Each region in Greece – actually , each household – has its variation on dolmades, whether it is the classic vine leaf parcel, or hollowed out vegetables like tomatoes, peppers and courgettes, stuffed and baked within the oven. The stuffing often consists of minced meat with long-grain rice, or vegetarian versions boast rice flavoured with heady combinations of herbs like thyme, dill, fennel and oregano. Pine nuts also can be used.

5. Grilled meat

Greeks are master of charcoal-grilled and spit-roasted meats. Souvlaki, chunks of skewered pork, remains Greece’s favourite nutriment , served on chopped tomatoes and onions in pitta bread with lashings of tzatziki. Gyros, too, is popular served within the same way. At the taverna, local free-range lamb and pork dominate, though kid goat is additionally a favorite .

6. Fresh Fish

Settle down at a seaside taverna and eat as locals have since past . Fish and calamari fresh from the Mediterranean and Aegean Seas are incredibly tasty and cooked with minimum fuss – grilled whole and drizzled with ladholemono (a lemon and oil dressing). Flavoursome smaller fish like barbouni (red mullet) and marida (whitebait) are ideal lightly fried.

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7. Courgette balls (kolokythokeftedes)

Sometimes a patty, sometimes a lightly fried ball, make certain to undertake these starters any chance you get. The fritter is typically made up of grated or puréed courgette blended with dill, mint, or other top-secret spice combinations. Paired with tzatziki, for its cooling freshness, you only can’t lose.

8. Octopus

Along harbours, octopuses are spent time to dry like washing – one among the long-lasting images of Greece. Grilled or marinated, they create a fine meze (appetiser), or main course stewed in wine.

9. Feta & cheeses

Cheese

When in Greece, fresh cheese may be a joy. Ask behind market counters for creamy and delicious feta kept in big barrels of brine (nothing just like the type that comes in plastic tubs in markets outside of Greece). Or, sample graviera, a tough golden-white cheese, perfect eaten cubed, or fried as saganaki. At bakeries you’ll find tyropita (cheese pie) while at tavernas, try salads like Cretan dakos, topped with a crumbling of mizithra, a soft, white cheese.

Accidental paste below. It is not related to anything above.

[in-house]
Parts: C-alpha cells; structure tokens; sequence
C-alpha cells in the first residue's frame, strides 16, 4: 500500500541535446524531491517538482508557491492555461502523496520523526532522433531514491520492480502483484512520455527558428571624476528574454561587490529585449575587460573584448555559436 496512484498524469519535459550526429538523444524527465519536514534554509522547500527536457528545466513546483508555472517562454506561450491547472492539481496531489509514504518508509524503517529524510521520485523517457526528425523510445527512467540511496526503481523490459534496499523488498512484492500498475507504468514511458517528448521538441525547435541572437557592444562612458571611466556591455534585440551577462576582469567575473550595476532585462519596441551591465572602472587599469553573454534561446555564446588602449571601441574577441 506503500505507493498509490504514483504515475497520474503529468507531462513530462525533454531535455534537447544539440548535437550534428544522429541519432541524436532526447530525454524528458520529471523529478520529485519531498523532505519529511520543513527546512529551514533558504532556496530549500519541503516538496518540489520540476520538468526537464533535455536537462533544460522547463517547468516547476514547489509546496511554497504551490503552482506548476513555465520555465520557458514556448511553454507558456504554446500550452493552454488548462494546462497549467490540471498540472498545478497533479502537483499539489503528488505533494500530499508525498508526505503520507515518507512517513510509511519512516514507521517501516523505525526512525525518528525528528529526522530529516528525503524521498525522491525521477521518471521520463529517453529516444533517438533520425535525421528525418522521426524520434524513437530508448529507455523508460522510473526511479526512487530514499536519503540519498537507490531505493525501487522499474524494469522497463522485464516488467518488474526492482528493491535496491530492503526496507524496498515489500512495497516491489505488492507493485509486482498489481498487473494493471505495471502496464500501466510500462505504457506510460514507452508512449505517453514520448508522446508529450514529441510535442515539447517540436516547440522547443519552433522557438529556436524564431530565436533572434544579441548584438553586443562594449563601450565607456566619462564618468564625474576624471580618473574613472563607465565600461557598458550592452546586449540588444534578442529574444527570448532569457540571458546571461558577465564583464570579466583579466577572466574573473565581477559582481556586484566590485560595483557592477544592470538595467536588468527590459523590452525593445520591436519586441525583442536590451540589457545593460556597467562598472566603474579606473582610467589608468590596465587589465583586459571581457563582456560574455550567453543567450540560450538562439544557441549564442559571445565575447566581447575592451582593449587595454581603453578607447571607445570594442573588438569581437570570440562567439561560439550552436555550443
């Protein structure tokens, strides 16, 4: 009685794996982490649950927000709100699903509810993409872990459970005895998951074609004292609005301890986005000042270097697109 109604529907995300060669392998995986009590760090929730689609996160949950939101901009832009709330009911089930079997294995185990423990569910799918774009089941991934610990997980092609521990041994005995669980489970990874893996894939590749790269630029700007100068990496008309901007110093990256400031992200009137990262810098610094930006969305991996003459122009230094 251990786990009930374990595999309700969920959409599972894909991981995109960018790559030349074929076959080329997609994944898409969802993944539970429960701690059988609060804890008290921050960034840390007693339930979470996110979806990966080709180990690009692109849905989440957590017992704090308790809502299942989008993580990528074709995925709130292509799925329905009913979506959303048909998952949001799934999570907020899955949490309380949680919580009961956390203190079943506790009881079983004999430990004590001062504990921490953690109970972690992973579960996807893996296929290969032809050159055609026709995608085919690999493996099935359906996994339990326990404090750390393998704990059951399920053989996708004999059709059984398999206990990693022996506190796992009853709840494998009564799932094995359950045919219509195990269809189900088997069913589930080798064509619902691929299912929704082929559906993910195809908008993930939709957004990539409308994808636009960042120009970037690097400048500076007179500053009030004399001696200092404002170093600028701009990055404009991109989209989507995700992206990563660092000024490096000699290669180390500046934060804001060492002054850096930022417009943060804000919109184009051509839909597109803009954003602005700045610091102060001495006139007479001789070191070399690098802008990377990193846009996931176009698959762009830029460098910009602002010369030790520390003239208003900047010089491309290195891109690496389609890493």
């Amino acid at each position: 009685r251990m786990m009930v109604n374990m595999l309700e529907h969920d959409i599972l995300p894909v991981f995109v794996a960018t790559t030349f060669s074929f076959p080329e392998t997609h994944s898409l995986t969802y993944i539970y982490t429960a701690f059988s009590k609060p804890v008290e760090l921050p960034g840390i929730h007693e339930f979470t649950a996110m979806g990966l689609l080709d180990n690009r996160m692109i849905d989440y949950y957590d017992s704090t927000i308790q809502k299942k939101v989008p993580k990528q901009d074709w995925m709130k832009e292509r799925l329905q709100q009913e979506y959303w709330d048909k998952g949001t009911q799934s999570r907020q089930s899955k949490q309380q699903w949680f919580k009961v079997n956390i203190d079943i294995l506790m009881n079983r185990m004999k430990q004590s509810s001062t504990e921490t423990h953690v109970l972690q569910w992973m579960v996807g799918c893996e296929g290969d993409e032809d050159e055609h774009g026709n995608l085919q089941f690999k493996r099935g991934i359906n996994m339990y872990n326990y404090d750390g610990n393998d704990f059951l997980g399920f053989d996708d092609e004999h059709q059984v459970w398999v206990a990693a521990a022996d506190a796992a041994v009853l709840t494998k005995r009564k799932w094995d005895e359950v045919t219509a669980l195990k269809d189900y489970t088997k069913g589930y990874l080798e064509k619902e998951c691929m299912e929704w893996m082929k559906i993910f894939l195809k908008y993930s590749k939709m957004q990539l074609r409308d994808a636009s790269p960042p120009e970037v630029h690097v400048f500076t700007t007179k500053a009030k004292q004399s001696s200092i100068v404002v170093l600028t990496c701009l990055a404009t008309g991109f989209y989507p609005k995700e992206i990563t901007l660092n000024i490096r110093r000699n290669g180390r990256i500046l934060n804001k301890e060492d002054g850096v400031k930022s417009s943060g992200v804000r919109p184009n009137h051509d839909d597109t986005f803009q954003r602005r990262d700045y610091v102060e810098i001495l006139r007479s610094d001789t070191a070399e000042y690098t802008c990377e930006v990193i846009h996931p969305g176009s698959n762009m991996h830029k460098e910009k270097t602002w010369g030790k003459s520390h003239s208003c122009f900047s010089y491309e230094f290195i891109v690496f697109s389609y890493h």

10. Honey & baklava

Baklava, traditional Greek sweet with honey syrup. Close Up

Greeks love their sweets, which are often supported vegetable oil and honey combinations encased in flaky filo pastry. The classic baklava involves honey, filo and ground nuts. Or try galatoboureko, a sinful custard-filled pastry. A more simple sweet is local thyme honey drizzled over fresh, thick Greek yogurt.

11. Papoutsakia (Stuffed Eggplants)

Greek stuffed eggplants with ground beef, tomatoes, topped with bechamel sauce with cheese, served on a plate with parsley on dark concrete background, top view, close-up

Papoutsakia is stuffed eggplants that are first baked until soft then crammed with a tomato-based meat sauce, topped with white sauce and cheese, and baked till they get a gorgeous golden color! The dish is named papoutsakia (little shoes) because its shape resembles little shoes. thanks to its ingredients, the dish tastes tons like Moussaka.

12. Souvlaki (Gyros)

Souvlaki is taken into account one among the foremost popular dishes in Greece! a really important thing to stay in mind with this dish is that it’s all about the place you purchase it from. Almost every restaurant has its own unique recipe, and, because the quality of the meat and sauce really matters, they certainly don’t all taste an equivalent .